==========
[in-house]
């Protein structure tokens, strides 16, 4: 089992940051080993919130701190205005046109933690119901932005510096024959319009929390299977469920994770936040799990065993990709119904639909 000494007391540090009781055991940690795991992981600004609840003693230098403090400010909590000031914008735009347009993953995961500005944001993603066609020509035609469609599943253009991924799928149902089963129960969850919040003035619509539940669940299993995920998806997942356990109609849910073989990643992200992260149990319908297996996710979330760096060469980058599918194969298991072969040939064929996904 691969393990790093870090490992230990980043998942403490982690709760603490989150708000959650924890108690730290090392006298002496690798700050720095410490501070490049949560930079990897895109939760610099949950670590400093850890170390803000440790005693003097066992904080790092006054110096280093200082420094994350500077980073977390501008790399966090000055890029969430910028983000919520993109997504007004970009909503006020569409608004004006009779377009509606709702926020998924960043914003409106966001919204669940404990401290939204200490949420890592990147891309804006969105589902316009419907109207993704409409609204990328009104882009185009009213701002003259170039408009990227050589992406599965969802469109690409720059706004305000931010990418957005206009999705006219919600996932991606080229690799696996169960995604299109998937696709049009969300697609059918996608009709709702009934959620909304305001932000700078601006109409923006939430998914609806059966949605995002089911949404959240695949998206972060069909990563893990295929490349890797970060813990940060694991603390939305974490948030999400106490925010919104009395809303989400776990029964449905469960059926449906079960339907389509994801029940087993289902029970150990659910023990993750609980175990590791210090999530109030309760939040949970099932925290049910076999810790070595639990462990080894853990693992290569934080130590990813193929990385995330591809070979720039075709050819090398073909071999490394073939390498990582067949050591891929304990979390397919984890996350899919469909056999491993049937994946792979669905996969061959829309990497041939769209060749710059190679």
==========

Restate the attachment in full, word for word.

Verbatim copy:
[in-house]
């Protein structure tokens, strides 16, 4: 089992940051080993919130701190205005046109933690119901932005510096024959319009929390299977469920994770936040799990065993990709119904639909 000494007391540090009781055991940690795991992981600004609840003693230098403090400010909590000031914008735009347009993953995961500005944001993603066609020509035609469609599943253009991924799928149902089963129960969850919040003035619509539940669940299993995920998806997942356990109609849910073989990643992200992260149990319908297996996710979330760096060469980058599918194969298991072969040939064929996904 691969393990790093870090490992230990980043998942403490982690709760603490989150708000959650924890108690730290090392006298002496690798700050720095410490501070490049949560930079990897895109939760610099949950670590400093850890170390803000440790005693003097066992904080790092006054110096280093200082420094994350500077980073977390501008790399966090000055890029969430910028983000919520993109997504007004970009909503006020569409608004004006009779377009509606709702926020998924960043914003409106966001919204669940404990401290939204200490949420890592990147891309804006969105589902316009419907109207993704409409609204990328009104882009185009009213701002003259170039408009990227050589992406599965969802469109690409720059706004305000931010990418957005206009999705006219919600996932991606080229690799696996169960995604299109998937696709049009969300697609059918996608009709709702009934959620909304305001932000700078601006109409923006939430998914609806059966949605995002089911949404959240695949998206972060069909990563893990295929490349890797970060813990940060694991603390939305974490948030999400106490925010919104009395809303989400776990029964449905469960059926449906079960339907389509994801029940087993289902029970150990659910023990993750609980175990590791210090999530109030309760939040949970099932925290049910076999810790070595639990462990080894853990693992290569934080130590990813193929990385995330591809070979720039075709050819090398073909071999490394073939390498990582067949050591891929304990979390397919984890996350899919469909056999491993049937994946792979669905996969061959829309990497041939769209060749710059190679």